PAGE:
6.         It is crucial to support developing countries in managing their worsening debt vulnerabilities to avoid a debt crisis that retards development progress and enable countries to accelerate growth and regain debt sustainability. The G20’s Debt Service Suspension Initiative (DSSI) has provided short-term breathing space for many LICs, more than half of which are under high risk of debt distress or in distress. Debt treatments may be needed for some countries to put them on the path to achieve debt sustainability. In this regard, we welcome the G20’s Common Framework for Debt Treatments (CF) beyond the DSSI. We look forward to fair, meaningful and expeditious sovereign debt treatments, with participation of private creditors, within the CF. We encourage the IMF and the World Bank Group (WBG) to support the implementation of the CF in line with their mandates, provide exceptional financial support to strengthen the capacity of countries to undertake debt treatments when sought and enhance debt management frameworks, including transparency of debtor and creditor countries and reporting standards. Realistic debt sustainability assessments are necessary to determine the depth of the financing needed. We encourage MDBs to support low- and middle- income countries in need of debt relief, including through innovative instruments to reduce debt burdens and ensuring significant positive net transfers. The effective implementation of the CF in a way that moderates market and credit rating agency reactions could encourage eligible countries to seek timely debt treatment, when needed. We reiterate our call for increased multilateral efforts to improve the architecture for sovereign debt resolution to facilitate expeditious debt treatments.

7.         Severe fiscal constraints and heightened debt vulnerabilities imperil our ability to contain the pandemic and invest to build back our economies in an inclusive, resilient and sustainable manner. The WBG and other MDBs should use the strength of their balance sheets to scale up financial support to both low- and middle-income countries. We commend the WBG’s frontloaded International Development Association (IDA) lending program. We look forward to the successful completion of IDA20 replenishment in end-2021. The WBG should strengthen its financial support for middle-income countries and consider waiving front-end and commitment fees to help countries recover. We urge the WBG to explore options to stretch its balance sheets to the fullest extent possible to boost their medium-term lending capacity, including greater flexibility in implementing individual country lending limits. Shareholders should monitor and address constraints to MDBs’ lending capacity in a timely way.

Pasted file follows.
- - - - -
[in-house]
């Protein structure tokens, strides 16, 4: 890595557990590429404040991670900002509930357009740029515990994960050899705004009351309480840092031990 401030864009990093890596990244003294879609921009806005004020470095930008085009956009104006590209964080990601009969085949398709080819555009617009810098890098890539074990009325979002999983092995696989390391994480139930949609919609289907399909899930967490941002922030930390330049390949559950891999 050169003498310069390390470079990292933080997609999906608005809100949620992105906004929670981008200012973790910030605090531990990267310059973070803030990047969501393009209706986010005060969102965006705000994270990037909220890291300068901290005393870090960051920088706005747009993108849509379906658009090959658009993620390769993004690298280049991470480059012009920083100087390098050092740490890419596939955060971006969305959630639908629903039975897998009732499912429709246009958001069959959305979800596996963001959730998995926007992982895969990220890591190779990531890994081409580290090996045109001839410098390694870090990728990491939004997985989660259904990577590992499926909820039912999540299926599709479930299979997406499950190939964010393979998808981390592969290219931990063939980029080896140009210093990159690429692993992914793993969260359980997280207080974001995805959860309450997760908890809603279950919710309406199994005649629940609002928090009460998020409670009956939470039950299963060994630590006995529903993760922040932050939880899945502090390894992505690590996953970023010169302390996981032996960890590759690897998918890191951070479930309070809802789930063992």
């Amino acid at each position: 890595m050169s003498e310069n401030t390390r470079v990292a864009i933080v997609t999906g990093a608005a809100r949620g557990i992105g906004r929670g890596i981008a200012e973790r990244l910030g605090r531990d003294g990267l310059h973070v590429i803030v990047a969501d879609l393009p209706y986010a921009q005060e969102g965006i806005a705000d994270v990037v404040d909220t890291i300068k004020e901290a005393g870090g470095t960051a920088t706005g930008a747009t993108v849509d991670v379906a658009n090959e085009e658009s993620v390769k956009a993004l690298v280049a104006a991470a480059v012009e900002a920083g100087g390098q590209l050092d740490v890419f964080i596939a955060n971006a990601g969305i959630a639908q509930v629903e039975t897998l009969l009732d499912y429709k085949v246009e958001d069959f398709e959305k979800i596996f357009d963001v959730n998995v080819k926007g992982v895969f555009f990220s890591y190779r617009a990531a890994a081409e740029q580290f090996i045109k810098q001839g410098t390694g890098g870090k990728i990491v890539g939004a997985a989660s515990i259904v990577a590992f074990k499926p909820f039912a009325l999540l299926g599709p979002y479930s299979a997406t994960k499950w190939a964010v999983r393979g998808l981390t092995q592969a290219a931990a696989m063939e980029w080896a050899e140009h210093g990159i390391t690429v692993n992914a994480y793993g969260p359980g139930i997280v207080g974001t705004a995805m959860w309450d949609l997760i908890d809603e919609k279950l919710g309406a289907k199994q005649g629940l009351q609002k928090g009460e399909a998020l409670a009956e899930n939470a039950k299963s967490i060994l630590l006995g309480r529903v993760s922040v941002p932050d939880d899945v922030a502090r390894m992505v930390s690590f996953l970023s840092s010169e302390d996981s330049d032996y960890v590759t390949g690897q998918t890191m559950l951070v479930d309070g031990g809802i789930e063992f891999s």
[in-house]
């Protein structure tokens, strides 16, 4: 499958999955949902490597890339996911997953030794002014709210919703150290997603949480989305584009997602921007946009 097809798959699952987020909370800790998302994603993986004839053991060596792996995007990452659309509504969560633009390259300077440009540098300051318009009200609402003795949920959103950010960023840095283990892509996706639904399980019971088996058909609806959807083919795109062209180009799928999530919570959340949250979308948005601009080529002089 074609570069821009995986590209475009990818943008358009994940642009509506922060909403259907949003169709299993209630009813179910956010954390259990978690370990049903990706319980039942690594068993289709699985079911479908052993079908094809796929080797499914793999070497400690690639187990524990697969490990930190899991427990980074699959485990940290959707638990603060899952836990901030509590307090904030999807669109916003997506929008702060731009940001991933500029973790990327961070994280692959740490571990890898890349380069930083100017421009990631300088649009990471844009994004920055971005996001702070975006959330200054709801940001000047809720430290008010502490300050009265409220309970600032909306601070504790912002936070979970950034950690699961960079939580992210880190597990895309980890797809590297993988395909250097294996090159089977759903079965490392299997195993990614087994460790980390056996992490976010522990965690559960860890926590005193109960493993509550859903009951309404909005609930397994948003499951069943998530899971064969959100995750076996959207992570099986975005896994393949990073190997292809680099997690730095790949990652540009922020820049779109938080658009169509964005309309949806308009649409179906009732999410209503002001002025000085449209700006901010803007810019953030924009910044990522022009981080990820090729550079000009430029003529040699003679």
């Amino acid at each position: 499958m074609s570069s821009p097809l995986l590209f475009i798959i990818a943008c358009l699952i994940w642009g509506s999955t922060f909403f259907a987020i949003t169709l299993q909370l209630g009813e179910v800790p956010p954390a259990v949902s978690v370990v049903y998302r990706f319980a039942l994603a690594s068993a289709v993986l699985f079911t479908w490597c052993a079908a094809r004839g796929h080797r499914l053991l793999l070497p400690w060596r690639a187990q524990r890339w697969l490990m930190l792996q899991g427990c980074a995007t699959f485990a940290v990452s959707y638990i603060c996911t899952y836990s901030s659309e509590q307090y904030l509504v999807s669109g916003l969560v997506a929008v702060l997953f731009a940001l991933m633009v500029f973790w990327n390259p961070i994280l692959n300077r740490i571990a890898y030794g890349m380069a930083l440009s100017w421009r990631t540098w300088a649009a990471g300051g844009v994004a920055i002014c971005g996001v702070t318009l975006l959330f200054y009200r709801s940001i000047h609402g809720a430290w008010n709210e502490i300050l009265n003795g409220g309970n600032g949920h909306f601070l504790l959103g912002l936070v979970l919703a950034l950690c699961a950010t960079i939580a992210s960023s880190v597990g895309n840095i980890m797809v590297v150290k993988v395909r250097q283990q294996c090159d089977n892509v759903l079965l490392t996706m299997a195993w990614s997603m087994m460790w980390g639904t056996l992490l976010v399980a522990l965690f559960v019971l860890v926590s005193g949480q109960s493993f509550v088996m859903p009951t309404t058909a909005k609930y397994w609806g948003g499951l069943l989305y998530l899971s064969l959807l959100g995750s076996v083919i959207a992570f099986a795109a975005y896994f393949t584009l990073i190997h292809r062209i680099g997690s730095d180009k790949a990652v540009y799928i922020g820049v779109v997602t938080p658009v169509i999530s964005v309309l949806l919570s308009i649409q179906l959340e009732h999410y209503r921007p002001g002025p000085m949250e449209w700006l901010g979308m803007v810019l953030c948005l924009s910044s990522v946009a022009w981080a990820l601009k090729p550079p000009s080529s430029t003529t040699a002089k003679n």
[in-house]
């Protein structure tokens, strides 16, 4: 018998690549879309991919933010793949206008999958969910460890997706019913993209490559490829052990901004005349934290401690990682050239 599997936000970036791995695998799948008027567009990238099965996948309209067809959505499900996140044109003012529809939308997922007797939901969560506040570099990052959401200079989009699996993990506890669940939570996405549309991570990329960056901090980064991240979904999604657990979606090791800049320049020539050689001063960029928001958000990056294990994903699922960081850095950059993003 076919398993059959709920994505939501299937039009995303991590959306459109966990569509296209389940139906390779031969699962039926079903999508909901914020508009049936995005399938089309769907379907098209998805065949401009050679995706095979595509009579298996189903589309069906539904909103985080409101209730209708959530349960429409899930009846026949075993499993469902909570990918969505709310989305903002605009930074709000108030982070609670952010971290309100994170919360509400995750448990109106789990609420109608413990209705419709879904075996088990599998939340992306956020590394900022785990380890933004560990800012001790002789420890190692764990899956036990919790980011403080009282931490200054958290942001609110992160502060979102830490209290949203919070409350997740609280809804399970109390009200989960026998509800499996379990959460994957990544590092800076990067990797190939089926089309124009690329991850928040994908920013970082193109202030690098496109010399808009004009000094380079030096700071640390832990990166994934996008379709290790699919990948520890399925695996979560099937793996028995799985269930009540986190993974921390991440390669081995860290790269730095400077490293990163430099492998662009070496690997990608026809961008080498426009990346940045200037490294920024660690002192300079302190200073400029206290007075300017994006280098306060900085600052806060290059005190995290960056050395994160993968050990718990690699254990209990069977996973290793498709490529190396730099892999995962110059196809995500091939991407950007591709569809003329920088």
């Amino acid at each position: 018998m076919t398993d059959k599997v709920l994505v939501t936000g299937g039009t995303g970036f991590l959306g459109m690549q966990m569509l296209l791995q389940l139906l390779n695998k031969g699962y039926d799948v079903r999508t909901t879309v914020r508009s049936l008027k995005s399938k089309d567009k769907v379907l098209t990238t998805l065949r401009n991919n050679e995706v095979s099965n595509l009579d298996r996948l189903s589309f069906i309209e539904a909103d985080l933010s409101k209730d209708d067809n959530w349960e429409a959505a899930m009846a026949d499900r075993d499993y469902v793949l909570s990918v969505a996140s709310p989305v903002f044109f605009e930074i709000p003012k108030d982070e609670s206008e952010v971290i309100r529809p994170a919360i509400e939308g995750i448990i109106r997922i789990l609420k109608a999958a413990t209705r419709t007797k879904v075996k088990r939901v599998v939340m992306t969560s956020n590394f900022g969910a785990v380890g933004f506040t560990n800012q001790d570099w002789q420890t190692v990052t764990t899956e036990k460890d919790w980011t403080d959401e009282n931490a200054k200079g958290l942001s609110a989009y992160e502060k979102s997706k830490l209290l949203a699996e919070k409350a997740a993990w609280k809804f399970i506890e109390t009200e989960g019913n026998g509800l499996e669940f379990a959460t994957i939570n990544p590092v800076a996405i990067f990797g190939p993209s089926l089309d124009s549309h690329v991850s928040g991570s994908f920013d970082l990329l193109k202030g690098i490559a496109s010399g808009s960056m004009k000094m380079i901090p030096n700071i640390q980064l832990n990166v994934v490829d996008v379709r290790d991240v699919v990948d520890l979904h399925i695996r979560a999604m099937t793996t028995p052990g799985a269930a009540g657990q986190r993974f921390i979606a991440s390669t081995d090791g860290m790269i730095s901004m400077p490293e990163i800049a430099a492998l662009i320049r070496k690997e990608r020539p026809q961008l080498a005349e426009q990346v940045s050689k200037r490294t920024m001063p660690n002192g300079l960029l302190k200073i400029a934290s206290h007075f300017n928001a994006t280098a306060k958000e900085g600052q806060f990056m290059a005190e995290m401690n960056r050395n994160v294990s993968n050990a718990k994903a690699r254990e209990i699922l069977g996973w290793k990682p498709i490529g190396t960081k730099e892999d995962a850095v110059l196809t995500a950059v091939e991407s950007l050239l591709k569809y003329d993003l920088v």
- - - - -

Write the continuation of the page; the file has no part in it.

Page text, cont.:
8.         Developing countries will need to explore all sources of financing to rebuild fiscal buffers as their economies recover and ensure effective use of resources. Countries should explore avenues to ensure that taxes can contribute to raise revenues, address inequality, improve health outcomes and promote a sustainable recovery. We urge the IMF and the WBG to further strengthen support for capacity building for domestic resource mobilization and public debt and expenditure management. We call on the IMF and the WBG to enhance their support to address the challenges faced by small states, fragile and conflict-affected states and countries hosting refugees and experiencing significant migration influx. We urge the WBG and other MDBs to explore innovative and effective solutions, including de-risking instruments, to leverage more private financing in sustainable energy and other infrastructure investments as well as initiatives to support small and medium enterprises.